During a State House ceremony on June 21, state Rep. Liz Malia (D-11th Suffolk) honored three Bostonians for excellence in teaching. The ceremony honored Jamaica Plain's Gavin Smith, Roslindale's Aaron Osowiecki and Andrew Manning of Roxbury, for their excellence in teaching as members of the Massachusetts Department of Elementary and Secondary Education. Aaron Osowiecki of Roslindale received the 2017 Presidential Award for Excellence in Mathematics and Science Teaching. Since 1999, Osowiecki has been teaching physics at Boston Latin School. Intent on shifting the classroom towards the students, Osowiecki led the development on Energizing Physics, a progressive physics curriculum used at BLS and other schools throughout the country.
On the 11th hour of the 11th day in the last month of the legislative term, senior staff representing six of the most prominent and active climate advocacy organizations along with constituents delivered a joint letter to House Committee on Ways and Means Chairman Jeffrey Sanchez, D-15th Suffolk, asking him to move forward clean energy legislation. The organization particularly want House Bill 4575 and House Bill 2913, which would increase the rate of renewable energy required by utilities to produce (also known as the Renewable Portfolio Standard, or RPS) and codify environmental justice into law, respectively. The organizations present included the Massachusetts Sierra Club, 350 Mass Action, Clean Water Action, Toxics Action Center Campaigns, Environment Massachusetts, and ELM Action Fund. “As a climate justice advocate, I know that time is of the essence. Our communities can’t wait till next session.
The Hennigan K-8 School, English High School, JFK Elementary School and Community Academy are four of dozens of schools that are receiving more than $450,000 in grants to provide arts instruction. The grants are part of the Boston Public Schools (BPS) Arts Expansion initiative, which has schools working with more than 30 arts partners to provide long-term direct arts instruction for the 2018-2019 school year. These grants are supported by BPS Arts Expansion funders including the Barr Foundation, the Boston Foundation, Katie and Paul Buttenweiser Foundation, Klarman Family Foundation and Linde Family Foundation. Boston officials, BPS and EdVestors announced the latest round of grants as part of this week’s BPS Citywide Arts Festival on June 14. “We believe that all Boston residents should have the ability to engage in creativity and be part of Boston’s rich arts and culture scene, so it is so exciting to have so many of our BPS students showcasing their talents throughout the Citywide Arts Festival this week,” said Mayor Martin Walsh via press release.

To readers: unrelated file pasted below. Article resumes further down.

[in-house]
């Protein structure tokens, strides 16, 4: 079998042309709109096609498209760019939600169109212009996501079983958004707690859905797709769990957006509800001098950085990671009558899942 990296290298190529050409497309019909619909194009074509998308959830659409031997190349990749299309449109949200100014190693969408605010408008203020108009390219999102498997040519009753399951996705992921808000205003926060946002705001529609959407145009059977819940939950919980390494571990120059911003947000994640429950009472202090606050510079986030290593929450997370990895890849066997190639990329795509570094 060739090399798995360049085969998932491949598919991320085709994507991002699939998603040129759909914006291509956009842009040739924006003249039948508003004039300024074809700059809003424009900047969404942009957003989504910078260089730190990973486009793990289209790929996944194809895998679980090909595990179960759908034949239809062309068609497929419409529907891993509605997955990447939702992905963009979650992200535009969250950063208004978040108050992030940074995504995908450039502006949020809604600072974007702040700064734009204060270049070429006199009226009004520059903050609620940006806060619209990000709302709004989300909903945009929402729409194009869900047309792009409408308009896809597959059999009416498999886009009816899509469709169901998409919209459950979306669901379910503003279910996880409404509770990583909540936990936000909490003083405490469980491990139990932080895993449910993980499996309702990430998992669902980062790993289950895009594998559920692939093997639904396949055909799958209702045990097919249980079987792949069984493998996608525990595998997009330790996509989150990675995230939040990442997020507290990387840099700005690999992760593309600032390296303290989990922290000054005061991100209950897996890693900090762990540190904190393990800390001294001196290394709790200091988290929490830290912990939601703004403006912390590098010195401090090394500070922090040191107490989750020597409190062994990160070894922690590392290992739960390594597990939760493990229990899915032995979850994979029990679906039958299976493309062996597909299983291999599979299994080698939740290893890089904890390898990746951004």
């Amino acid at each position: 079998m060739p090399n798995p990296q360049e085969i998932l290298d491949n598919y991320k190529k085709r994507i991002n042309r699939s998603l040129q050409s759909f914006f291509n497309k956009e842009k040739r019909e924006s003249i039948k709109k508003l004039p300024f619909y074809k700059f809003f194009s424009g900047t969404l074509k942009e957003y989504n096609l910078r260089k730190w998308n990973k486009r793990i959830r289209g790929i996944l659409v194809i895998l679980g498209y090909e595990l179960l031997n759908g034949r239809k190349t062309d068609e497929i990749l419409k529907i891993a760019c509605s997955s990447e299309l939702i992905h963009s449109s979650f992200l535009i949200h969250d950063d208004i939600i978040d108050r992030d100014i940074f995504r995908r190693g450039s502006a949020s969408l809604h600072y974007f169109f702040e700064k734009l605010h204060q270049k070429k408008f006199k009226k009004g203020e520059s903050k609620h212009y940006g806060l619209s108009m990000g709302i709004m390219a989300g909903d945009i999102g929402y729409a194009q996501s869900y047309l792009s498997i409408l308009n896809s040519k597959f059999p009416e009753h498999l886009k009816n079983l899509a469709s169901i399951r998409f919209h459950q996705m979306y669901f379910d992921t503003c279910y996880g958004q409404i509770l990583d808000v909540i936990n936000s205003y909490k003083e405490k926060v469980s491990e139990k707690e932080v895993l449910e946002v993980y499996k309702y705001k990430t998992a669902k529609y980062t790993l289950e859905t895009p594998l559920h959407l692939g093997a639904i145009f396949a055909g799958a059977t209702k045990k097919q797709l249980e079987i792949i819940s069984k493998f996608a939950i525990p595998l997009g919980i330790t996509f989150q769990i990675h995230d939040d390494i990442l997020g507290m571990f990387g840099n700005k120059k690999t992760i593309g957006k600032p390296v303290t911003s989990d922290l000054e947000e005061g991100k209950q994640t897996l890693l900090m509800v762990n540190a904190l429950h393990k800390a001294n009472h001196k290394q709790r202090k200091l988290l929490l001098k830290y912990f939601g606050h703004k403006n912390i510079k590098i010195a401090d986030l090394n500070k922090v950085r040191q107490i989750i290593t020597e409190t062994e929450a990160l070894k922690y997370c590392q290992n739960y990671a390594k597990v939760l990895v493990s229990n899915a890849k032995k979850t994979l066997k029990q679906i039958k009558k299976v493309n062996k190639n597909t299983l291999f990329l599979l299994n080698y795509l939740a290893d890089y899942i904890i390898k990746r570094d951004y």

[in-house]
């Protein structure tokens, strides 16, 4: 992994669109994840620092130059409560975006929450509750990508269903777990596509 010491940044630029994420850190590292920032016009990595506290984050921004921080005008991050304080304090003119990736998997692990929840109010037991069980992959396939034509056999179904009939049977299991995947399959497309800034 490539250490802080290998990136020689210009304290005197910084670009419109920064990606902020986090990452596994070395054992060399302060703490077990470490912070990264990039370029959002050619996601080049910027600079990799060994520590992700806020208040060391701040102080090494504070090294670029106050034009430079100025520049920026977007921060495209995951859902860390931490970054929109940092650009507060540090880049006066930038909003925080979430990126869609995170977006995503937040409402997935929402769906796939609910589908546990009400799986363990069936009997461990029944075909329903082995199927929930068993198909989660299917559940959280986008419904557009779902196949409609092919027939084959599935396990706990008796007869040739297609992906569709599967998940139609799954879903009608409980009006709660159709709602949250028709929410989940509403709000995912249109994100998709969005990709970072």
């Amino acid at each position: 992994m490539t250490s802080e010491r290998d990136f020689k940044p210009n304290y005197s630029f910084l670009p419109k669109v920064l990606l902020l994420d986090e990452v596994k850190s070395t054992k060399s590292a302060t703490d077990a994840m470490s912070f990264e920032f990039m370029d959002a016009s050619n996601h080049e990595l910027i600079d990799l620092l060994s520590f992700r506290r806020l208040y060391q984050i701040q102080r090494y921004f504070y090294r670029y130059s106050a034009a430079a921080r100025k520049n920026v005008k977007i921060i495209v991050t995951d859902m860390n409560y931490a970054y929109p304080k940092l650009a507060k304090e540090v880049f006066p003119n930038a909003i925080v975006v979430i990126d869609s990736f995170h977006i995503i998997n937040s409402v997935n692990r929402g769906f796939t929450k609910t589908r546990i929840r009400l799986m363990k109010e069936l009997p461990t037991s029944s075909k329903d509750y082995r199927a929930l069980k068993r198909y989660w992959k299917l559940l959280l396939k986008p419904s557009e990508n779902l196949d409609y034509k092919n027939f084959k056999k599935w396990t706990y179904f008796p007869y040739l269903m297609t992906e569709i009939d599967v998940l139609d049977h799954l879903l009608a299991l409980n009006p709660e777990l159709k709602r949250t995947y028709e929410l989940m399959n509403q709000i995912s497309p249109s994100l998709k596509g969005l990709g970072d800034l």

The Massachusetts Legislature is poised to Lift the Cap on Kids (i.e., repeal the welfare family cap) through a provision in the FY19 budget – thanks in no small part to the leadership of Jamaica Plain’s own state Rep. Jeffrey Sanchez, chair of the House Committee on Ways and Means. The family cap denies welfare assistance to 8,700 children across the state simply because they were conceived after their families got assistance. Without the $100/month increment they would otherwise have gotten for these children, families struggle to provide basic necessities like diapers, clothes, and healthy food. As a social worker working with low-income Boston families since 1995 – the same year Massachusetts adopted the family cap rule – I have seen the harm to children caused by this type of deprivation. I am grateful to state Rep. Sanchez -- as well as to state Rep. Liz Malia -- for taking action to end this cruel law.